Lorillard (NYSE:LO.DL) dominates the US' juvenile electronic cigarette, or e-cig, market with its brand of Blu e-cigs. Indeed, during the fourth quarter of last year, Blu's share of the domestic e-cig market reached 50%. However, unfortunately Lorillard has acquired this market dominance at the expense of profitability, as the tobacco company has spent millions on advertising the brand to increase awareness.
Nevertheless, during the past year or so, Lorillard has had a relatively easy time dominating the e-cig market as it remains by far the largest company operating within the national market. The rest of the e-cig market remains highly fragmented, with 250 different brands trying to chase a relatively small domestic market of $1 to $2 billion, which makes it easy for Lorillard, with its multi-billion dollar marketing and development budget, to push smaller peers out of the way. However,Reynolds American (NYSE:RAI) and Altria (NYSE:MO) will soon roll out their e-cig offerings nationally, and this could stop Lorillard in its tracks.
Quietly building support
While Lorillard has been chasing market share during the past year, both Reynolds American and Altria have been testing their products in single states, identifying consumers' needs and wants before committing themselves to national roll-outs. In particular, Reynolds has developed the VUSE digital vapor cigarette which it has rolled out in Colorado, and VUSE has quickly become consumers' e-cig product of choice. According to Reynolds' management on the fourth-quarter earnings conference call:
It's important to know that in Colorado VUSE has driven substantial growth not only in its own share of market but also in the e-cigarette category as a whole. Since VUSE's introduction into the state in July the e-cigarette category in Colorado has tripled in size driven by strong adult smoker interest in VUSE. In the last month, the brand has been rolled out to the neighboring state of Utah. And I am pleased to report that this expansion is also going very well. Adult smokers appreciate VUSE as distinctive and superior features .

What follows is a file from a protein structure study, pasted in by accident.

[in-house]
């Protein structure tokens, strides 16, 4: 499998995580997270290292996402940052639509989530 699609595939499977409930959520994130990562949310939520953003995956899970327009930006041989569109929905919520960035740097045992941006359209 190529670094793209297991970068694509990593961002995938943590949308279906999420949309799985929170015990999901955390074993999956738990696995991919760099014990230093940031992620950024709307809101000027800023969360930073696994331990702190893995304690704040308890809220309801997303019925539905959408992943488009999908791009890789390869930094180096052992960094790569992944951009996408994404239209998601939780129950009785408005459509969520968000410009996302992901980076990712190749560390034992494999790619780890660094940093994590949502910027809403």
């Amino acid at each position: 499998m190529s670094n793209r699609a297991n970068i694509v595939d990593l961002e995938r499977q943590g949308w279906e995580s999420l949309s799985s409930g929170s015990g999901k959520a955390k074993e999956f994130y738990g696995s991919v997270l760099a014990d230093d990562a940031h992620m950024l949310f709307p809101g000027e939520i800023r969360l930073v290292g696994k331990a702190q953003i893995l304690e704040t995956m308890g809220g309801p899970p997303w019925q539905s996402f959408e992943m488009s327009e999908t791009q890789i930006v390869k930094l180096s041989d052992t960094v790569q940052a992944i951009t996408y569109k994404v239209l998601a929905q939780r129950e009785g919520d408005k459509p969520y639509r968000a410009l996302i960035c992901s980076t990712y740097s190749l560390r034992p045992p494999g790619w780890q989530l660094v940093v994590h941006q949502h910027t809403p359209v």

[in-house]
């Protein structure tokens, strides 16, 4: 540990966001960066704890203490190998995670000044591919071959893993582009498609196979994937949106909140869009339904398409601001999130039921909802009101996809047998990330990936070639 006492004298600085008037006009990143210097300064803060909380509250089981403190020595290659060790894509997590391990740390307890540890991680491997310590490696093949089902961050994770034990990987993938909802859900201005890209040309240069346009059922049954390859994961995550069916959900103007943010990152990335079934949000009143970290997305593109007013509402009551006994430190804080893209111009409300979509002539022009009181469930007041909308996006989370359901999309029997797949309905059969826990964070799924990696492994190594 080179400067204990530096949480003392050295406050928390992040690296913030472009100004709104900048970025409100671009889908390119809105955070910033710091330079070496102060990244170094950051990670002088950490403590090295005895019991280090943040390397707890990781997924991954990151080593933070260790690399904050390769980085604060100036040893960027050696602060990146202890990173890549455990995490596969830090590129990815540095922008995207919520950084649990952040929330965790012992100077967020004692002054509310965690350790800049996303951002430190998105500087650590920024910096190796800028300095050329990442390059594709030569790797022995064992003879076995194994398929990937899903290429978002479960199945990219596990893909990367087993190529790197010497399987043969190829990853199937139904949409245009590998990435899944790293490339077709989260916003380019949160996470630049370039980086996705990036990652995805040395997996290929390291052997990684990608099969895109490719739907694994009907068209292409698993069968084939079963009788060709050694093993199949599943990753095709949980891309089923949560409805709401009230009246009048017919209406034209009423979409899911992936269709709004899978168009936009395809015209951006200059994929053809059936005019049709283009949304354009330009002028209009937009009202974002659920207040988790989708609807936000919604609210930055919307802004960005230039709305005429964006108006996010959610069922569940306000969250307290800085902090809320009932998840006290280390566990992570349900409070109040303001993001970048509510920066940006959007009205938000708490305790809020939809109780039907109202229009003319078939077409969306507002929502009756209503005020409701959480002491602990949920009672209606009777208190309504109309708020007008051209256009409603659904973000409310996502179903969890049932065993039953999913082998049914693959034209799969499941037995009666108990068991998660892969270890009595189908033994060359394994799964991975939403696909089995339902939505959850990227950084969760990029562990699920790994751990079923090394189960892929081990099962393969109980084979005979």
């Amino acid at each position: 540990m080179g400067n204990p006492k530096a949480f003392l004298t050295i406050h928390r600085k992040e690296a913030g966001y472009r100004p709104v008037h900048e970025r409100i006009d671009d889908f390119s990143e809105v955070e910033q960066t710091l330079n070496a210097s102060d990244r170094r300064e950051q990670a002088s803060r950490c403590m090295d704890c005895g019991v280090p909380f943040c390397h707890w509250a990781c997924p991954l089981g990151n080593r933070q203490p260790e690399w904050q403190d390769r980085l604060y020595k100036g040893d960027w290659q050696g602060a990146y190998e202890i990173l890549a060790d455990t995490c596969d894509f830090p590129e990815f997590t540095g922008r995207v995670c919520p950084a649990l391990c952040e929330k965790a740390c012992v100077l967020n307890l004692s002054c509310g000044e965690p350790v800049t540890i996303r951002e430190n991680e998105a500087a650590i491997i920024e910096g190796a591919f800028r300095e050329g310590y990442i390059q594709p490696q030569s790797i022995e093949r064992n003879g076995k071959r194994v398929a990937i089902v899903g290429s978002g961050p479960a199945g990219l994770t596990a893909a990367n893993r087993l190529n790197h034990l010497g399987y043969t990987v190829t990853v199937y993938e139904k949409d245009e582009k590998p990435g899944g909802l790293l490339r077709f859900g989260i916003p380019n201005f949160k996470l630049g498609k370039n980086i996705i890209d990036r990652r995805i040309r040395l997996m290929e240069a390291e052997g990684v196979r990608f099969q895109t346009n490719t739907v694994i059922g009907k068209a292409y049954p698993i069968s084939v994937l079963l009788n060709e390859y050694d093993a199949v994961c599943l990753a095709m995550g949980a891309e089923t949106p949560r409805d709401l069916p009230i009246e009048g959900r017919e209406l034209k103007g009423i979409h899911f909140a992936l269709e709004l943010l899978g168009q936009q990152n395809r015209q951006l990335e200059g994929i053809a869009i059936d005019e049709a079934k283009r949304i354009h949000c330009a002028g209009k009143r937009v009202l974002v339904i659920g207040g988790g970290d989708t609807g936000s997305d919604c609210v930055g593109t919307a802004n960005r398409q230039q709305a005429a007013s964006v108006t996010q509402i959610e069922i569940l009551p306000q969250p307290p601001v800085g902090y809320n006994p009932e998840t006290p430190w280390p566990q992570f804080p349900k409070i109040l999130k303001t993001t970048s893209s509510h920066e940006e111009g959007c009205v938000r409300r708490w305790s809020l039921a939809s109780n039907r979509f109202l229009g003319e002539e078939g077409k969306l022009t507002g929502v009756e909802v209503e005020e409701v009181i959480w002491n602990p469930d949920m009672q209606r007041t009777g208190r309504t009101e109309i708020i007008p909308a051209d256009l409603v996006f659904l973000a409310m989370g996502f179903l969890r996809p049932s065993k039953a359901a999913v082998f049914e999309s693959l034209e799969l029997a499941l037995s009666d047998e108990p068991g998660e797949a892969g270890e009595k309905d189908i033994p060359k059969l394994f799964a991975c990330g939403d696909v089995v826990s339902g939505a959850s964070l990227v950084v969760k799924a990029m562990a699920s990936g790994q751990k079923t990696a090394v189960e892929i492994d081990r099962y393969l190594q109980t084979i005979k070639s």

This initial success should be extremely worrying for Lorillard. VUSE appears to have been very successful, and if it can replicate the success seen in Colorado when Reynolds rolls it out nationally later this year, Lorillard's first-mover advantage could be under threat.
What's more, industry giant Altria will also begin the national roll-out of its e-cig product during the second quarter of this year and just like the product from Reynolds, its initial sales within trial states have been impressive.
Altria's e-cig offering comes in the form of the MarkTen brand, which the company rolled out in the middle of last year. Up until recently, Altria has kept quiet about its initial sales, which implies less-than-impressive results. However, Altria's management broke its silence on the fourth-quarter conference call to reveal that the product's initial sales have exceeded expectations.
Additionally, within just seven weeks MarkTen achieved brand leadership by taking a market share of 48% within the trial market. Altria intends to leverage lessons learned from its initial roll-out when it commences national distribution during the second quarter of this year. Altria's existing dominance in the traditional cigarette market will also allow the company to gain distribution and customer awareness faster than its peers.
What's more, Altria recently acquired Green Smoke, an e-vapor business, to boost its e-cig offering. Green Smoke has been manufacturing and marketing high-quality, premium products since 2009, so it knows the market well. The acquisition will bolster Altria's already-strong e-cig development and sales team, and will also expand Altria's product portfolio to address adult smokers' and vapers' different product preferences.
So far Lorillard has dominated the nation's e-cig market as it has lacked any serious competition. However, with both Reynolds American and Altria commencing national roll-outs of their e-cig offerings during the next few months, things could soon get much harder for the country's smallest tobacco company.